Minor sports associations in Windsor-Essex say they are finding it hard to get enough volunteers to coach teams.
The Windsor Minor Hockey Association managed to fill its empty spots, but only just in time for the start of the season.
Part of the problem is that becoming a coach is a lot more daunting than it used to be.
"A lot of it has to do with the police checks. If you work a regular job and they're only open certain hours, it's hard to get down there and then you might be randomly picked for fingerprinting which is extra work involved," Windsor Minor Hockey president Dean Lapierre said.
Lapierre said approximately 75 per cent of the associations coaches come forward to volunteer.
"We worked on the other 25 per cent," he said.
He said the decline started in the last three to five years.
Ottawa is having similar problems. A backlog of background checks has diminished the number of volunteer coaches available for puck drop this season.
Nepean Minor Hockey has 900 volunteer coaches and trainers with the organization who need criminal background checks.
To speed things up for the large organization - and to reduce lineups at police headquarters - members from the Ottawa Police background clearance section will be going to the hockey association to process the applications there.
Parents a problem
Lapierre also said one of the biggest headaches for coaches is dealing with overzealous parents who argue about how much ice time their kids are getting.
Ron Cherubin has coached for Riverside minor hockey in the past and said parents of the youngest ones are the worst because too many parents think their kids are growing up to be Wayne Gretzky.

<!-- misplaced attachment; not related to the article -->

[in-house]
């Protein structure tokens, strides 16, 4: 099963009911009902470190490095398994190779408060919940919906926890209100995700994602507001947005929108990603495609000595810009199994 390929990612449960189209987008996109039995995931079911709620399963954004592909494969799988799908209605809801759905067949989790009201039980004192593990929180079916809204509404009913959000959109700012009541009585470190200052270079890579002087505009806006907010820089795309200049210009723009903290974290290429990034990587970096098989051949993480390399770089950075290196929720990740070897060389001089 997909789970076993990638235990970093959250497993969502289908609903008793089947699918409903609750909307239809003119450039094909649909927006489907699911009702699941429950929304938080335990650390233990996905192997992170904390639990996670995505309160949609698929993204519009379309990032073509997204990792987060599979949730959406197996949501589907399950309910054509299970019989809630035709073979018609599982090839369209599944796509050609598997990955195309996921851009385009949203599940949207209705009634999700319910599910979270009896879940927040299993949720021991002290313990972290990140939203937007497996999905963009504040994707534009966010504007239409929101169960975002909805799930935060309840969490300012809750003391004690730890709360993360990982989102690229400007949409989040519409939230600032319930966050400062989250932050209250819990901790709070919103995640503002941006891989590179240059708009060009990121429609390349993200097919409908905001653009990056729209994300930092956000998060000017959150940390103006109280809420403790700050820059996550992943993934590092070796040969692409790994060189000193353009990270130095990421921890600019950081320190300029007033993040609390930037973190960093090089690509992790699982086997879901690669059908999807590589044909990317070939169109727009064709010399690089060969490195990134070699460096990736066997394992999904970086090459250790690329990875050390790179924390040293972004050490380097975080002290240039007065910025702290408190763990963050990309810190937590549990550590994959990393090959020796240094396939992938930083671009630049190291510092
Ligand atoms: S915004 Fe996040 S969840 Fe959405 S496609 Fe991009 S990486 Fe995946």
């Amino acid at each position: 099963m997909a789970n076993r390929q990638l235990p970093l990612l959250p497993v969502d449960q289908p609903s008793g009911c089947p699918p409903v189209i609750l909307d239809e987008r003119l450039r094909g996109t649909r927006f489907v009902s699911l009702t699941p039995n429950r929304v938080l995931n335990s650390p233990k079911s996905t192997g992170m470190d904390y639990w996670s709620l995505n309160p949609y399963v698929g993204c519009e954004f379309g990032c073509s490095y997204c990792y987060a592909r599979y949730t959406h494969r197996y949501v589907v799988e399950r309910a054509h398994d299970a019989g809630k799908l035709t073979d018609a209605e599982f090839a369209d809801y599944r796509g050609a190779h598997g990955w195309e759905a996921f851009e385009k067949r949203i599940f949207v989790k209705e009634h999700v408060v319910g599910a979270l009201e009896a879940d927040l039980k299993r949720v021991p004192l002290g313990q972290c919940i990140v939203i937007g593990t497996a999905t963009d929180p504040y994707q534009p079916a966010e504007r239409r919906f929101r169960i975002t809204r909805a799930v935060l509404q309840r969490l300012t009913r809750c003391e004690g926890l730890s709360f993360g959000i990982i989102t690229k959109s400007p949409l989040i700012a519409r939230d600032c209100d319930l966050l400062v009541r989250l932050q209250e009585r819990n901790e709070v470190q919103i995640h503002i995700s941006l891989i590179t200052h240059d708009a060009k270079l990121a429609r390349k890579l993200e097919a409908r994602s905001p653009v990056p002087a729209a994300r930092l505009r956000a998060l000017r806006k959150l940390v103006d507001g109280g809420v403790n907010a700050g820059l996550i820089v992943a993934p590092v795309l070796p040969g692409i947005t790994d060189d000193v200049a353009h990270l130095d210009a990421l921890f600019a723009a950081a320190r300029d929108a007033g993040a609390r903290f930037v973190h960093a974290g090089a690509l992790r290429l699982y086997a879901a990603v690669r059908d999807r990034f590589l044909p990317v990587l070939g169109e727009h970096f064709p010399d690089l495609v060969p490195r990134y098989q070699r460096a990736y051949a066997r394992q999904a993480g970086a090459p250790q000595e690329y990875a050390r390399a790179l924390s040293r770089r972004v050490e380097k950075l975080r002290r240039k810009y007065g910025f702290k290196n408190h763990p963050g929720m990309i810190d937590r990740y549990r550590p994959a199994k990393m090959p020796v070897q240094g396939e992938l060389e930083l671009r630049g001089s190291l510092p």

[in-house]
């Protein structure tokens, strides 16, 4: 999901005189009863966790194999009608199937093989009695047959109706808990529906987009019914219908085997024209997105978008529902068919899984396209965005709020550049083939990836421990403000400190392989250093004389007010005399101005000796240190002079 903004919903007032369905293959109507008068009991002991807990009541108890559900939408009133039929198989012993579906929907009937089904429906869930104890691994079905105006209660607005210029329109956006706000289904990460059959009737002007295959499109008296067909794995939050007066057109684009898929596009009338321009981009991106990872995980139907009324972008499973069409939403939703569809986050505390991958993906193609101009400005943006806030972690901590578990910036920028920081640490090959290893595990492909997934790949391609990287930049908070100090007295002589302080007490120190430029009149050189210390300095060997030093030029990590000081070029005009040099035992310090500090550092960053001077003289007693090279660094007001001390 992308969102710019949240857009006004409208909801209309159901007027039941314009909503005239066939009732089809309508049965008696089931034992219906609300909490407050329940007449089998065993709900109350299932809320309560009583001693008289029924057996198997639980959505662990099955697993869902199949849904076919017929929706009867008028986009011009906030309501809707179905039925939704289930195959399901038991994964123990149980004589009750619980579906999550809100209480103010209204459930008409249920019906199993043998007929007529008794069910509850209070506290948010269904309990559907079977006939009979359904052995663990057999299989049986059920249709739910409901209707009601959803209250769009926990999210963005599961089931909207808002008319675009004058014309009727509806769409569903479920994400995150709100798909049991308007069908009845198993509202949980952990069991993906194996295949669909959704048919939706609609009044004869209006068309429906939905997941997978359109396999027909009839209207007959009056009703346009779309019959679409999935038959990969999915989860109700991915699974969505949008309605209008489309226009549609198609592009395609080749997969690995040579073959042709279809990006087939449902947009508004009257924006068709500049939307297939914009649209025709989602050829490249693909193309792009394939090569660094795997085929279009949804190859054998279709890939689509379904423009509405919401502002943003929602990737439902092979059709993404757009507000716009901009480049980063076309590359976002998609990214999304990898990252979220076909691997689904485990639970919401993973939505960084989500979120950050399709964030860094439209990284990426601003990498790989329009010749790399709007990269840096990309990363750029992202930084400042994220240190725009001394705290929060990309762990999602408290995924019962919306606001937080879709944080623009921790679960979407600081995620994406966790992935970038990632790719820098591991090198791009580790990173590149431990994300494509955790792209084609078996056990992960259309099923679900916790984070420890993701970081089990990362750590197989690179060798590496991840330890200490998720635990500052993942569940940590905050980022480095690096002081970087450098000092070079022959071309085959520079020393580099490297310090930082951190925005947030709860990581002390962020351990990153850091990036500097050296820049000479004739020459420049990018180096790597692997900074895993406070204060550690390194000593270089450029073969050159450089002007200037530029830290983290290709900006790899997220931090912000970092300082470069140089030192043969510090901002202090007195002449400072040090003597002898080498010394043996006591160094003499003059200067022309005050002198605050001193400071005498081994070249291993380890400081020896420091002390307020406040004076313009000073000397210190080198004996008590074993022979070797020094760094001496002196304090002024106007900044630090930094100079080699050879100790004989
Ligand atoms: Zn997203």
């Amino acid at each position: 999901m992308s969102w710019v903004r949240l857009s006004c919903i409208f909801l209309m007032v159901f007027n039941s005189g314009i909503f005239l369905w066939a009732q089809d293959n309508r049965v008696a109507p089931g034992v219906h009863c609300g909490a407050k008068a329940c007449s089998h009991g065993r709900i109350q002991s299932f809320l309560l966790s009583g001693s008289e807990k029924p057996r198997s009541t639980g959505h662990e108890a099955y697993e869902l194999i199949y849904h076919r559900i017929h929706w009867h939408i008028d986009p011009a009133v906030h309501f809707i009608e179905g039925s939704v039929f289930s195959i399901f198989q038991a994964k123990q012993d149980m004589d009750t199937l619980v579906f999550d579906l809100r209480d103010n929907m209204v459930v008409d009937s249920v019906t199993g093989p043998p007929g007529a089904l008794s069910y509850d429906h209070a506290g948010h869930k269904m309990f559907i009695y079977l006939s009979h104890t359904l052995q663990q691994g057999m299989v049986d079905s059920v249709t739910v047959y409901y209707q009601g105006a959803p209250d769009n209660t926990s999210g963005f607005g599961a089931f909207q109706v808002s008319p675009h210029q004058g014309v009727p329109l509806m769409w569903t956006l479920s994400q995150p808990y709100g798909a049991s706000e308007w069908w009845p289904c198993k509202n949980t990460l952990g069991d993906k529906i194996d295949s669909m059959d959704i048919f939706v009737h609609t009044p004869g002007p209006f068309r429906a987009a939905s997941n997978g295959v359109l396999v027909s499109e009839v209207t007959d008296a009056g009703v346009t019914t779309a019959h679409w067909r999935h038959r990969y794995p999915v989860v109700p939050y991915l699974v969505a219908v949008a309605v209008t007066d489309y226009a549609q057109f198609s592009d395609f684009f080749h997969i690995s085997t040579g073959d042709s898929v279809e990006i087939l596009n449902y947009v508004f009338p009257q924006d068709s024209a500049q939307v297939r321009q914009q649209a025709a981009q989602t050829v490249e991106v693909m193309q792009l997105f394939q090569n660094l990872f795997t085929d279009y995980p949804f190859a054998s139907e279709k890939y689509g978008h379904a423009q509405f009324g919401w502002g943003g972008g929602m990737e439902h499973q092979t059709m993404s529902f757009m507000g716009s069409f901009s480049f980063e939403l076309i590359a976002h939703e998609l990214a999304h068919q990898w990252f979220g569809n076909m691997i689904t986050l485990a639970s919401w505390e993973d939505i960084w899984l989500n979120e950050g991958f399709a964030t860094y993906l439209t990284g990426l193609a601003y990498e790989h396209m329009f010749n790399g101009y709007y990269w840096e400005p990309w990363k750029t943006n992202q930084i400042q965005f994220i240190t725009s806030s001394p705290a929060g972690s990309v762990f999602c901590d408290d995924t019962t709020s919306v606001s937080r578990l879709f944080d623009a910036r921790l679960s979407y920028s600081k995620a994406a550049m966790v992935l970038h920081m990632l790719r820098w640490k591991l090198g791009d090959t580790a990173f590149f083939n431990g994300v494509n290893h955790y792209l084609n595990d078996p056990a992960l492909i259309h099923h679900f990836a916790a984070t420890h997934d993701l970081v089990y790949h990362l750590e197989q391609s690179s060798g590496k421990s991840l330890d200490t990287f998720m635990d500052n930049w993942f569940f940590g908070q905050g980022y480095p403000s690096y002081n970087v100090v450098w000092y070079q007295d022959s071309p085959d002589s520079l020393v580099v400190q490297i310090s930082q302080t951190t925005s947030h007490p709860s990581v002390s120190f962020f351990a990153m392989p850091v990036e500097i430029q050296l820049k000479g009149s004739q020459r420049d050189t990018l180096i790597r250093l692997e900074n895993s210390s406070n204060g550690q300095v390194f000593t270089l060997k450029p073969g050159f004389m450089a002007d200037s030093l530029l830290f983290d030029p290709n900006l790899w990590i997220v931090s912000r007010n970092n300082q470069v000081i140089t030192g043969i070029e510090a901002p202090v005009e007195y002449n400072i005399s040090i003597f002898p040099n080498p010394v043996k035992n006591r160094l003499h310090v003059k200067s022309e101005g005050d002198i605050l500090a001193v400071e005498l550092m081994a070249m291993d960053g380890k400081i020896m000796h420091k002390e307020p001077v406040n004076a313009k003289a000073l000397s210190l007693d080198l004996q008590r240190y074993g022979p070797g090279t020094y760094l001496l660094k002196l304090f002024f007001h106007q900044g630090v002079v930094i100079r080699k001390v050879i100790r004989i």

"Any decision that you make, you get a lot of flak from parents. They forget its just about the kids," Cherubin said.
The problem doesn't just plague minor hockey, it also affects other sports such as minor baseball coaches and umpires, too.
Jeff White is a head coach at Riverside Minor Baseball who said parents are becoming more outspoken.
'The parents, they think everybody's going pro.'- Steve Dupuis, umpire
"A lot of the parents in the stands seem to know more than you, so they speak their mind, but a lot of time they're not helping out," White said. "So rather than just letting the coaches just deal with the game as it goes along and offering some advice after, they seem to be speaking out a lot more."
Umpire Steve Dupuis said it's turned into a steady stream of heckling.
"The parents, they think everybody's going pro or getting a scholarship and some of the stuff it's getting pretty intense," he said.
The positions are voluntarily so for people who don't have a lot of time to give up in the first place, it can leave a bad taste in their mouths.
Riverside Minor Baseball umpires get a small stipend so league officials have started offering other incentives, such as volunteer appreciation dinners and awards banquets to help entice the reluctant volunteers.